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MEPS prepress abstract   -  DOI: https://doi.org/10.3354/meps13690

Minke whales avoid a 15 kHz acoustic deterrent device

Oliver Boisseau*, Tessa McGarry, Simon Stephenson, Ross Compton, Anna-Christina Cucknell, Conor Ryan, Richard McLanaghan, Anna Moscrop

*Corresponding author:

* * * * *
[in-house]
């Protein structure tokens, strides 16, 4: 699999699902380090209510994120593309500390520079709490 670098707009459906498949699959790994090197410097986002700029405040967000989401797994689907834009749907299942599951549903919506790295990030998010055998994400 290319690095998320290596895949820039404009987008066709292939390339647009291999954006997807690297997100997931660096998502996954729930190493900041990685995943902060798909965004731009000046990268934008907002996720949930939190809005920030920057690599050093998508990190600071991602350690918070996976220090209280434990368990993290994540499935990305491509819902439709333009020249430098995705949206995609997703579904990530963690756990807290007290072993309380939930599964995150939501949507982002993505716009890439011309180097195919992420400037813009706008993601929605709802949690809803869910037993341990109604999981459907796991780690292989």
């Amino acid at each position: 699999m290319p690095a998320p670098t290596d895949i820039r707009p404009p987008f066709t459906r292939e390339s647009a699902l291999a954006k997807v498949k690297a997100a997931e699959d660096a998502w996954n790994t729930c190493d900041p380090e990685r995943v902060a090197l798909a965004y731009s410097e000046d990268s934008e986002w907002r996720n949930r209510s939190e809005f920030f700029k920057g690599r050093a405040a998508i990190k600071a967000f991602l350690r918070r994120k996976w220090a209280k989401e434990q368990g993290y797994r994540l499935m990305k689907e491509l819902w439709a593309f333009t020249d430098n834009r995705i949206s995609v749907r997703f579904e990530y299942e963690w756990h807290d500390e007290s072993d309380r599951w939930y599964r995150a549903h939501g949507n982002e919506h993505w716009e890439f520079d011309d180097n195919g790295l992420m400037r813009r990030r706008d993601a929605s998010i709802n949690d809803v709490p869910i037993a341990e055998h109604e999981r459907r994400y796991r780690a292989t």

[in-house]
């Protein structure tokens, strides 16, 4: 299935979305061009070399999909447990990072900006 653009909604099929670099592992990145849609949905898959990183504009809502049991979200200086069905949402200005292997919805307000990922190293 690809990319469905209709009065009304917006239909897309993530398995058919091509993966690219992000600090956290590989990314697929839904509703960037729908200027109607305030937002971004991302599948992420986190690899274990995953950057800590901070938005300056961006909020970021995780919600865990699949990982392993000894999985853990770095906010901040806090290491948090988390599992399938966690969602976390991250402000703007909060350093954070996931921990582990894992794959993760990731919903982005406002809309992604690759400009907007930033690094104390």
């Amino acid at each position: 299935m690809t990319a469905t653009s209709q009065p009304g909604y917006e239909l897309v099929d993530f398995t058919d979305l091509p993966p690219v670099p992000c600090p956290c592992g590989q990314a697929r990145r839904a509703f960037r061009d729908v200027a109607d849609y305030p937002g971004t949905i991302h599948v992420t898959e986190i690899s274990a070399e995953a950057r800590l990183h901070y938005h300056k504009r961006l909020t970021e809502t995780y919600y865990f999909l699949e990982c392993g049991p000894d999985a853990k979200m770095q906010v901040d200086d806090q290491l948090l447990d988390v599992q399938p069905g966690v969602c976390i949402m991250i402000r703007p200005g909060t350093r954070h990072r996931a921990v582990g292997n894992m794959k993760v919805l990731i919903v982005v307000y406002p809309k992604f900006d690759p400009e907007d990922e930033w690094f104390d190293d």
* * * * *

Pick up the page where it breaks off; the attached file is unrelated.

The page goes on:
ABSTRACT: Underwater noise has increased globally yet our understanding of how baleen whales may be affected is limited. A controlled exposure experiment was used to determine whether an acoustic deterrent device (ADD) would modify the behaviour of minke whales in Iceland. The Lofitech Seal Scarer in this study emitted a 14.6 kHz tone with a source level of 198 dB re 1 μPa re 1m (rms). Video-range tracking was used to monitor behaviour during pre-treatment, control, treatment and post-treatment phases, with the ADD deployed at 338-1562 m during treatment (n = 10). Dive duration, swimming speed, reoxygenation rate and measures of path predictability were used to quantify responses. In all deployments, the ADD caused focal animals to move away immediately, typically increasing horizontal speed and directness away from the source and extending dives. Whales exhibited sustained movement away after deactivation. Deployment distance had the largest effect in a multiple regression model; closer deployments caused whales to move away faster. However, increases in dive duration and horizontal speed were apparently caused by the signal alone, rather than its magnitude. A noise propagation model suggested whales received maximum sound pressures of 150 dB re 1 μPa (rms) for the closest deployment (338 m). When modelling cumulative exposure over 24 h, deploying the ADD 25 m or more from individuals moving away at the average speed of 3.4 km h–1 did not risk injury; temporary threshold shifts may be expected if deployed any closer. This study provides evidence that minke whales clearly react to signals at the likely upper limit of their hearing sensitivity.